As McLennan County recorded 50 new COVID-19 cases Tuesday and the state’s daily total surpassed 5,000 for the first time, the Waco City Council extended the mayor’s order requiring masks in Waco businesses.
Waco Mayor Kyle Deaver signed an emergency order Friday calling for businesses to require face coverings for employees and customers. Woodway Mayor Jane Kittner issued a similar order that took effect Sunday, and Hewitt Mayor Charles Turner followed suit. The Waco order is now set to expire July 7, unless continued by the council.
Waco Code Enforcement will enforce the rule on a complaint basis and will issue warnings to businesses before citing them, said Ryan Holt, assistant city manager and police chief. If an unmasked customer becomes irate and refuses to leave, businesses can call Waco police for assistance, Holt said during Tuesday’s city council meeting.
“We’re looking for compliance from the businesses,” Holt said. “Under the current declaration, if a person refuses to wear a mask … the business owners and property owners have the right to require the customers to do certain things.”
Six people, including four health care professionals, submitted public comments in favor of the order. Thirteen individuals commented in opposition. The McLennan County Medical Society also submitted a comment in favor of the order.
Waco-McLennan County Public Health District Director Brenda Gray and infectious disease specialist Dr. Farley Verner presented an update about McLennan County’s COVID-19 cases. Gray said the county saw a 1,600% increase in active cases from June 8 to June 22, and is currently averaging 30 new cases per day.
“We are like human atomizers,” Verner said. “Definitely, when you cough or sneeze it’s obvious droplets and aerosols are generated, but it also occurs with talking, and even more with singing or talking or cheering.”
Verner said face coverings stop those droplets and aerosols from being projected, and discourage the wearers from touching their faces. He said while a cloth covering is less effective than a medical mask, they still prevent spread.
“They are not perfect by any means, but they do make a difference,” Verner said.
Verner said people who contract COVID-19 become contagious before displaying symptoms, and about half of patients contract the disease from someone who was asymptomatic.
Gray said test results from more than 1,000 Sanderson Farms employees have not come in yet. She said the seven-day running average of the county’s positivity rate reached its height of more than 8% in late March before falling to less than 1% early last month. Now, the average is again hovering at 8% or 9% of all tests coming back positive, she said.
According to Waco-McLennan County Public Health District figures, McLennan County has recorded 421 COVID-19 cases so far, with 243 of those cases still active. The county has seen 173 patients recover and five die.
13 in critical conditionThirteen people are hospitalized locally, all in critical condition, and the health district is monitoring 613 people. Forty-nine of local hospitals’ intensive care unit beds are in use. However, hospital officials and health district spokesperson Kelly Craine have said the hospitals can readily convert other areas of the hospitals to ICU space if the need arises.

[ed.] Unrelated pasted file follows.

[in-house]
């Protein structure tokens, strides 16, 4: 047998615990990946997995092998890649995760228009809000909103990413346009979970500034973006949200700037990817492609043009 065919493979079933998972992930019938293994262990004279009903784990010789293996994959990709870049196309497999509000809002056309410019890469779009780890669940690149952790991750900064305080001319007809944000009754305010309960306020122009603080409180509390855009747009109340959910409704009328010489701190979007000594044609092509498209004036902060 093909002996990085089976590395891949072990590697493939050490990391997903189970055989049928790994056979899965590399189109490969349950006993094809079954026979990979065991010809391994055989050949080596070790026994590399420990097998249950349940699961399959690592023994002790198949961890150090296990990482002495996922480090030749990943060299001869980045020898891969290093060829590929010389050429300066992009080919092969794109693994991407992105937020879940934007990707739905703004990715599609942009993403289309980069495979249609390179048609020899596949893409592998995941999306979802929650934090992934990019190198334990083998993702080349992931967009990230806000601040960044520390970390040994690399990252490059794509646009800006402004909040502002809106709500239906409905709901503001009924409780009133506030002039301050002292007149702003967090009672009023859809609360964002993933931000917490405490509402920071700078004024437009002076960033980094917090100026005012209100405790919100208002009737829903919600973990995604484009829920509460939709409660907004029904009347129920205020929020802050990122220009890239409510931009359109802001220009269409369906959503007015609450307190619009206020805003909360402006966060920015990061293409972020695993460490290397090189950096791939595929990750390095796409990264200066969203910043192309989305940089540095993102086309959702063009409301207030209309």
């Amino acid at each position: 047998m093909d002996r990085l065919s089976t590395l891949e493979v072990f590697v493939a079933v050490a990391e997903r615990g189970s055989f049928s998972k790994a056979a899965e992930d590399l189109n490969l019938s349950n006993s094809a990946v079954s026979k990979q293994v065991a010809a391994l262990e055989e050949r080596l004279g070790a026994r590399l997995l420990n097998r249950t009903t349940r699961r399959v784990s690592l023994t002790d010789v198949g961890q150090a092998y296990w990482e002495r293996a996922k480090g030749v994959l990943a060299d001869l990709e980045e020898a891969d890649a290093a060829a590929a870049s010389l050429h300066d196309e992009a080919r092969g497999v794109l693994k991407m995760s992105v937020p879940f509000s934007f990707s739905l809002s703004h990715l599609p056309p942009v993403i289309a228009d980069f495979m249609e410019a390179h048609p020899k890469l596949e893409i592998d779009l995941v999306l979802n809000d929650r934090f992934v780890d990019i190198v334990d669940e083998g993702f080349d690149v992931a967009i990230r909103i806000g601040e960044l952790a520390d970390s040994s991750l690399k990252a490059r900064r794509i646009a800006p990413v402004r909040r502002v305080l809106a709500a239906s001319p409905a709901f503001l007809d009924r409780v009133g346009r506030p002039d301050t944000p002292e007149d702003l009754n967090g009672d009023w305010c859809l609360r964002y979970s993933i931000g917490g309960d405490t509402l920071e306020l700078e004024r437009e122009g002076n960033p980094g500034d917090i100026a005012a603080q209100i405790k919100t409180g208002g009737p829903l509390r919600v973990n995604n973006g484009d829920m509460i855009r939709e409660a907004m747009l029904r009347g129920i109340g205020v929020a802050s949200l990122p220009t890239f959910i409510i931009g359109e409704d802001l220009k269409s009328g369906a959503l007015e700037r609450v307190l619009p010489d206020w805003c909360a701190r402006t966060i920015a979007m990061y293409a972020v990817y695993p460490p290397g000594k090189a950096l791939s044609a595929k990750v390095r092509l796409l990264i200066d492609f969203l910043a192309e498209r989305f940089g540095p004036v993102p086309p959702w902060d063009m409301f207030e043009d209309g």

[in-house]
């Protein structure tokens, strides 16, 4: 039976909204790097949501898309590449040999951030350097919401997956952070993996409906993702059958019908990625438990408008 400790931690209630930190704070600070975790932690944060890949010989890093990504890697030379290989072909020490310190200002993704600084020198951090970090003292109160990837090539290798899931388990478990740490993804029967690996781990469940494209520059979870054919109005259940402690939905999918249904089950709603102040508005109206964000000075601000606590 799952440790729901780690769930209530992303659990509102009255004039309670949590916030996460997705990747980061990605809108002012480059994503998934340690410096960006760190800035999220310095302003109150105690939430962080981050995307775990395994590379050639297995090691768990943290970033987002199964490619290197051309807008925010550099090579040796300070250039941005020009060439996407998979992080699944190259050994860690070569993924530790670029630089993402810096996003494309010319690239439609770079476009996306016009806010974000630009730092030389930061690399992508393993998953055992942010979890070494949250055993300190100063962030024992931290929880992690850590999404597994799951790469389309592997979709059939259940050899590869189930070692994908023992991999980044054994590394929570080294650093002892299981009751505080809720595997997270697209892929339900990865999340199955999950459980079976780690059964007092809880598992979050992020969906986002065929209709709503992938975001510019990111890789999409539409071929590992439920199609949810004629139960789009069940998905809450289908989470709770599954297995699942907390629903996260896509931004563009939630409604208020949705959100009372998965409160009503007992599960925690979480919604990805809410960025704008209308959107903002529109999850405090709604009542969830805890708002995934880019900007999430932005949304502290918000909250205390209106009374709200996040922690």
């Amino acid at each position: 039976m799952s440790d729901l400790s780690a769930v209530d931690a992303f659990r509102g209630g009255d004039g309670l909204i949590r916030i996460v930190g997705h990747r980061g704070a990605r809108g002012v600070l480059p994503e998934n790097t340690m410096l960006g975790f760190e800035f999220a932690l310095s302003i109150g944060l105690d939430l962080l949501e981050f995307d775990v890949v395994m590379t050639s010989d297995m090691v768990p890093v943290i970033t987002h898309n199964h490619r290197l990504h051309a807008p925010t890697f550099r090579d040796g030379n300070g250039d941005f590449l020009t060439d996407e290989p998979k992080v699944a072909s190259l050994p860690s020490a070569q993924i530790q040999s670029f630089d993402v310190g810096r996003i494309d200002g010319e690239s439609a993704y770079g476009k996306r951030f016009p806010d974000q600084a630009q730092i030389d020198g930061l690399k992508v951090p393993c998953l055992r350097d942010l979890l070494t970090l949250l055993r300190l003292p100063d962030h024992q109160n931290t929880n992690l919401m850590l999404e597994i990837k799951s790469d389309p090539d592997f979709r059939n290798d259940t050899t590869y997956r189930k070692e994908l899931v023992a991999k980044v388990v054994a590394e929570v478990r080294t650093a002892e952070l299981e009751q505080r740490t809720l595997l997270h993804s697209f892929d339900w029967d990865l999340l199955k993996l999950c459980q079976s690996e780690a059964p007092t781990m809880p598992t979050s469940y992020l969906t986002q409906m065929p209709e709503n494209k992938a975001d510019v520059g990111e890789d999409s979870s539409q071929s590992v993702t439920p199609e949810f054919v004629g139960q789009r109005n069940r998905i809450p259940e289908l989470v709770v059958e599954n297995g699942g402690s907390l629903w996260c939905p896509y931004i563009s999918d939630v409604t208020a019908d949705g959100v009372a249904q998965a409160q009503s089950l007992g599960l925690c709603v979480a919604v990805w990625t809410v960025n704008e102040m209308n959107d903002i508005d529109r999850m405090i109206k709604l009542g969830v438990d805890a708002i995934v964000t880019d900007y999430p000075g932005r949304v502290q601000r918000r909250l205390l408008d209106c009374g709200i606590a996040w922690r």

“They can expand their ICU capacity. They have options,” Craine said.
Texas broke a single-day record Tuesday with 5,489 new cases. Statewide, there are 47,436 active cases and have been 2,220 deaths.
“We are seeing this trend going up and up,” Craine said. “COVID is here and it is spreading rapidly. Everyone is being more active now. They are going out more, visiting, shopping and other things. We can’t really attribute this increase to one large event. Households are gathering. We are seeing clusters, and it is just those day-to-day activities where people are in contact with friends or co-workers and passing the virus.”
Craine said she is aware of pushback against wearing masks. But Craine urges everyone to wear face coverings and suggests trying different styles or even bandanas if a particular style of mask is uncomfortable or particularly intrusive.
“There is some pushback,” Craine said. “There was pushback when the smoking ordinance came to be. A lot of people were concerned that would hurt businesses, and it didn’t. In the ‘80s, there was pushback on wearing seat belts. There are certain things that have been done to protect the entire community that caused some concerns, but it was recognized then and it is recognized now that these are protections that keep us all healthy.”
Baylor University and McLennan Community College officials also are requiring masks on their campuses.
McLennan County Judge Scott Felton said the county has been trying to schedule a meeting of the commissioners court to discuss the mask order, but a few commissioners are out of town. He said he will not issue a similar emergency executive order to require face coverings for the entire county without taking the pulse of the court first.
“With the orders in place between Waco, Hewitt and Woodway, that covers the majority of the businesses in the county, so they are covered under those orders,” Felton said. “I think 62% or 63% of the county population and 80% of the businesses are covered. But we have a meeting scheduled for next Tuesday.”
Felton said the record-setting number of new cases is concerning.
“I am disappointed that the numbers are going up,” he said. “Some of it could be from opening up the economy and some of it is other things, like vacations, family celebrations for graduations, and a lot of other things. But obviously, people are paying attention to these numbers going up, and we know we all have to do a better job taking care of ourselves and others and staying healthy.”